Divest, Bates

Cam Anderson, Contributing Writer

At the core of Bates culture is our commitment to sustainability. We’re one of seven schools nationwide to have gone carbon neutral, we’re ranked the fifth greenest college by the Princeton Review and our sustainability vision stated ambitiously that “environmentally responsible behavior must now be an imperative rather than an option.” But despite all of this, our college’s administration still chooses to invest 3% of our endowment in fossil fuel stocks. 

In 2013, the Bates Environmental Action Movement, or BEAM (now our Environmental Coalition), mounted a campaign to stop these investments. At the core of their appeal was this blatant hypocrisy: how can we invest in millions of dollars worth of fossil fuel companies when we call ourselves a leader in sustainability? Although Bates students adamantly supported this campaign — they held protests, trustee meetings and even candlelight vigils — the college administration decided to keep their fossil fuel investments.

In a letter responding to BEAM’s campaign, Bates President Clayton Spencer wrote that the college wouldn’t divest chiefly because the “social and environmental priorities of the broader Bates community” didn’t outweigh the “financial objectives of the Endowment.”

But as of late, it has become increasingly clear that fossil fuel companies aren’t actually good investments. In 2021, BlackRock, the investment house that owns $9.5 trillion in assets, found that in “divestment actions by hundreds of funds worldwide,” portfolios “experienced no negative financial impacts from divesting from fossil fuels. In fact, they found evidence of modest improvement in fund return.” So the main reason the college wanted to keep our investments is no longer true. 

Drawing on reasoning from former Harvard President Drew Faust, whose university has since begun to divest, President Spencer also wrote in her letter that “instrumentalizing an endowment for political ends distorts its function as a core resource for our academic mission.” But our investments are inherently a political choice. Our endowment is invested in companies that make their shareholders money by harming others. In the case of fossil fuel companies, the harm — climate change — affects everyone.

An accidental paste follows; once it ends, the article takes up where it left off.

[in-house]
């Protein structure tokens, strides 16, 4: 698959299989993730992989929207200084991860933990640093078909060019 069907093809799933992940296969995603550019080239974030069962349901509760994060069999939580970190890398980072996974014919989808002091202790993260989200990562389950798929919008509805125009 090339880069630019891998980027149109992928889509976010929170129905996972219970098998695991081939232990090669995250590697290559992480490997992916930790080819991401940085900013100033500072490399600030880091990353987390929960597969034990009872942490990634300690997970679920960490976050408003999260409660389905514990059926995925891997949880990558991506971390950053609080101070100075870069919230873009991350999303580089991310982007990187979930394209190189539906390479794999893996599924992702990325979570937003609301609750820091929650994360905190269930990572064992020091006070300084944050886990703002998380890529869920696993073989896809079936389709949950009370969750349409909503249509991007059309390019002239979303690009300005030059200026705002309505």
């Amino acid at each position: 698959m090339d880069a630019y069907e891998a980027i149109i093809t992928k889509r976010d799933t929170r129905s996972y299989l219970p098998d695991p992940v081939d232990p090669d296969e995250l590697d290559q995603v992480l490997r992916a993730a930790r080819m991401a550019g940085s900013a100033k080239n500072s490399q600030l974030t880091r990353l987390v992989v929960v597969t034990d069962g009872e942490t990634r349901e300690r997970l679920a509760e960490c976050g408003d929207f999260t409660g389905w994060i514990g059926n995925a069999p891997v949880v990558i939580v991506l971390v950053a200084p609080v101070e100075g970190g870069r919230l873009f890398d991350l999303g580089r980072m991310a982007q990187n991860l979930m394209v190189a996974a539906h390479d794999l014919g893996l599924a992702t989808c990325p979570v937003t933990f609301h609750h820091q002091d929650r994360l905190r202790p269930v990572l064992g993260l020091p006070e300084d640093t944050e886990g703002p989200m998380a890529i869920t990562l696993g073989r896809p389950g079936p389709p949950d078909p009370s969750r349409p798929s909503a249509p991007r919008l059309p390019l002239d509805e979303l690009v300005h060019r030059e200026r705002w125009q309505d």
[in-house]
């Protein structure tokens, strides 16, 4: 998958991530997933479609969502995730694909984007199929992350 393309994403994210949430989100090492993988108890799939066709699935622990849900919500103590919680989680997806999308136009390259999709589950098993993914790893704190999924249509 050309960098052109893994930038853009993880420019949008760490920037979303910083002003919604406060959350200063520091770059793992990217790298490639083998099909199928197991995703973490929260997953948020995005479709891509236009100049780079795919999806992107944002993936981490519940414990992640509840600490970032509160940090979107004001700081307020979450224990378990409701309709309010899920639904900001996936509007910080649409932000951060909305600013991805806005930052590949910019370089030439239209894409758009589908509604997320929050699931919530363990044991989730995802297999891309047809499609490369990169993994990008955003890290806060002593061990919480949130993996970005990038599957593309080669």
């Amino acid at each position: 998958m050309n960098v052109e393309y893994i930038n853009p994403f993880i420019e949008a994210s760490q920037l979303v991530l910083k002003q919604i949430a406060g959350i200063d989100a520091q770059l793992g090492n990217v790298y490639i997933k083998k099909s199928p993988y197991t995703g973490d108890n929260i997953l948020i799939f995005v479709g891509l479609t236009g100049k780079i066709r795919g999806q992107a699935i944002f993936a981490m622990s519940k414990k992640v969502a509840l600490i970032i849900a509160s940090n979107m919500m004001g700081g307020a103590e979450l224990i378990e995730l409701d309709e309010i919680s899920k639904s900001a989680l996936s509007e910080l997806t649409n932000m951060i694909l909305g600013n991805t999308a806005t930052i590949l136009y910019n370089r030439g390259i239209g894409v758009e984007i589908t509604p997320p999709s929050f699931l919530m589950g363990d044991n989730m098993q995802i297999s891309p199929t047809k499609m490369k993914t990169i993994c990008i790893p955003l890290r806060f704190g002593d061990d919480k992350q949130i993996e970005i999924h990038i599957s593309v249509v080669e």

Although divestment might seem like the sudden politicization of our endowment, it’s actually the acknowledgement that investment for pure profit is actually, measurably, unethical. If we want to fully practice this “responsible stewardship,” starting to make ethical investments would 

be a good step for the college to take. 

The value of fossil fuel companies is largely based on the world’s collective response to climate change. If we continue with business as usual, the value of fossil fuel companies will continue to grow. If we sufficiently address climate change, though, their value should plummet. So if we continue to invest in fossil fuels, we should ask ourselves a question: do we want to profit off the world’s destruction, or do we want to lose money?

Although there are a growing number of colleges that have stopped investing in fossil fuels, more, including ours, should have done so by now. When considering the vast scale of action needed to fight the climate crisis, it’s alarming that colleges like ours — institutions that wield massive endowments — have not divested. If our privileged corner of the world doesn’t do what it can very easily do to address the issue, what can we expect from the rest of the world?

Among all of these colleges, we claim to be a place that, as outlined in our mission statement, is “preparing leaders sustained by a love of learning and a commitment to responsible stewardship of the wider world.” If we want to live up to this, divestment is an indispensable step.